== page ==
App Reviewed on: iPad 3
Graphics / Sound Rating:
User Interface Rating:
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Pretty games usually make me nervous. It’s not that I dislike good looking visuals, I’ve just played too many titles that put all their effort into the graphics. And nothing else. Galactic Phantasy Prelude is obviously a good looking game, so naturally I was a bit concerned about what actually playing it would be like. Turns out it’s not as bad as I’d feared.
Galactic Phantasy Prelude has a bit of an abrupt beginning. A couple of orphans get sick of life at the orphanage (the space orphanage) and decide to hijack a ship to get the heck out of Dodge (space Dodge). Then they become pirates because pirates are apparently awesome. Gameplay is split across a few major elements; with players guiding their flagship between several star systems and jumpgates with a virtual stick, tapping their way through menu after menu in one of the many stations, and combat handled via virtual stick and buttons. Of course there’s also an accelerometer option if preferred.
As I’ve said, Galactic Phantasy Prelude is a good looking game. The voice acting is also surprisingly decent, although the delivery falters in a few places and the script is rather groan inducing. It also features a fair amount of customizable ships and all manner of parts to install to stave of death by decompression. And anyone who’s played the original (and complained about the lack of actual combat) should be thrilled to know that ship-to-ship fighting is interactive this time. It’s a little on the simple side, but being able to increase the size of the aiming reticule by sacrificing maneuverability adds a surprising amount of strategy to the dog fighting.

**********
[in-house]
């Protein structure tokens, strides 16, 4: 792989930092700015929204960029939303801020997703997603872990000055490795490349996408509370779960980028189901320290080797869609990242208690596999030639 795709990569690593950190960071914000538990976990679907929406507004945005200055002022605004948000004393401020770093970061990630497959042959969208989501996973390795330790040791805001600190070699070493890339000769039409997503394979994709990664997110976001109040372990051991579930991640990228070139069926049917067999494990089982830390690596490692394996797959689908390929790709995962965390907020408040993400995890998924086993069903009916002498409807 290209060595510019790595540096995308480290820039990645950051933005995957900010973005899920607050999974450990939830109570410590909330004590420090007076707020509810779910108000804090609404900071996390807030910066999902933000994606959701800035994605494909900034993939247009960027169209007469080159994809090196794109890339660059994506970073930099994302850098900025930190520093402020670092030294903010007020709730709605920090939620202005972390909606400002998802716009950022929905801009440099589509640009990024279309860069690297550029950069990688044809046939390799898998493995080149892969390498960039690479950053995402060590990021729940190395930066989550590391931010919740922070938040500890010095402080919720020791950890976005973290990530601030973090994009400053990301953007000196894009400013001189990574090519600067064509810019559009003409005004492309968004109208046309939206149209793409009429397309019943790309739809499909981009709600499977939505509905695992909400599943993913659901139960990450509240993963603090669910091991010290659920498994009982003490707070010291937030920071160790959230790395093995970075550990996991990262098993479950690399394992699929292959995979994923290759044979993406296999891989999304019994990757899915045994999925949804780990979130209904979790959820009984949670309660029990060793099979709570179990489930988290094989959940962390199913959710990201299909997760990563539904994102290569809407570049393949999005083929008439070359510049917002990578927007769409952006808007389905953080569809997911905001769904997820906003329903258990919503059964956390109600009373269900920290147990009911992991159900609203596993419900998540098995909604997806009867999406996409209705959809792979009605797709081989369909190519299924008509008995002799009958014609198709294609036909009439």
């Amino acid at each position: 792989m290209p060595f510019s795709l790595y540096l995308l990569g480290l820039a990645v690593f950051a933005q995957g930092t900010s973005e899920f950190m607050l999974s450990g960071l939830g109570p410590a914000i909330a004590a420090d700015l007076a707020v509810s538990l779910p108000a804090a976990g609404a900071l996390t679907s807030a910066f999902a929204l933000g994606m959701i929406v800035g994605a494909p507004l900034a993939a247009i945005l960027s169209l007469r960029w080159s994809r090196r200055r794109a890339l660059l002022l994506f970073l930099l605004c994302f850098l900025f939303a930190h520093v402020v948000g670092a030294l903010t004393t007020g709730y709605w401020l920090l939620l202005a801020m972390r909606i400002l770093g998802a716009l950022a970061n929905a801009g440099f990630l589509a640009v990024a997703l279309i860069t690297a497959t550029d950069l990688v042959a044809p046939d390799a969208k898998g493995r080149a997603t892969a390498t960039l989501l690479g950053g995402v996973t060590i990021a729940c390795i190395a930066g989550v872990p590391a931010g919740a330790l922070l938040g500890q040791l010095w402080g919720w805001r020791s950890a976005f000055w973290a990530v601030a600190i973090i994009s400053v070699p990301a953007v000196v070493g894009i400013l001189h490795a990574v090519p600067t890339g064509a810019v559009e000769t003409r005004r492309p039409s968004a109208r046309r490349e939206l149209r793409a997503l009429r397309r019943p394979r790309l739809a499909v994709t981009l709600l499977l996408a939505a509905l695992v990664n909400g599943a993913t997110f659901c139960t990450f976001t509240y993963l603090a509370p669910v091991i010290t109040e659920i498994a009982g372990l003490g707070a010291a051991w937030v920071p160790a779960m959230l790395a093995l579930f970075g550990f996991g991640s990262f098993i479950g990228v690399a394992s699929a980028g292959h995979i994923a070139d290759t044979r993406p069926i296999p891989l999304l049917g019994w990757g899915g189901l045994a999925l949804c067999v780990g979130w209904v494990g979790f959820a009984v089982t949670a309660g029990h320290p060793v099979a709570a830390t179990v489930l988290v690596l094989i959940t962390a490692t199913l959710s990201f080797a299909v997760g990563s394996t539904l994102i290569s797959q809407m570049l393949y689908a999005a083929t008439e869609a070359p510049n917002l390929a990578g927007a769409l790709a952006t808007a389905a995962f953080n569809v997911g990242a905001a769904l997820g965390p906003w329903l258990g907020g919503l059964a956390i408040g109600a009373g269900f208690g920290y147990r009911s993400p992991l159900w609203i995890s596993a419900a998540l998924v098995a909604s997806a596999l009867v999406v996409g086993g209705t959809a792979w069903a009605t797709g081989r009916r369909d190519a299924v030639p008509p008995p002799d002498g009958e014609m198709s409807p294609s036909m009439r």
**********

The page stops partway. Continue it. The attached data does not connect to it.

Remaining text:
Even with all the general improvements over the first game, Galactic Phantasy Prelude still manages to falter quite a bit thanks to the interface. Oh it’s functional enough, but it also omits a ton of options that most modern gamers take for granted. For example, comparing just about anything in the shop (gear, ships, etc) to what’s currently equipped is a pain and requires players to sift through multiple menus rather than simply seeing side-by-side statistics. Trying to build a ship is similarly irritating as the requirements aren’t emphasized unless an attempt is made to actually construct one. My experience involved gathering cash, finding out I need specific minerals, buying them, getting more cash, finding out I need the specific ship’s blueprint, then attempting to build a ship I did have the blueprint for, and finding out I needed more minerals. After that I needed a stiff drink.
Galactic Phantasy Prelude is still a pretty fun game, and it’s a major improvement over Galaxy Pirate Adventure in just about every way imaginable, it can just be a bit of a chore to complete certain tasks. And not thanks to the difficulty but some rather questionable design choices.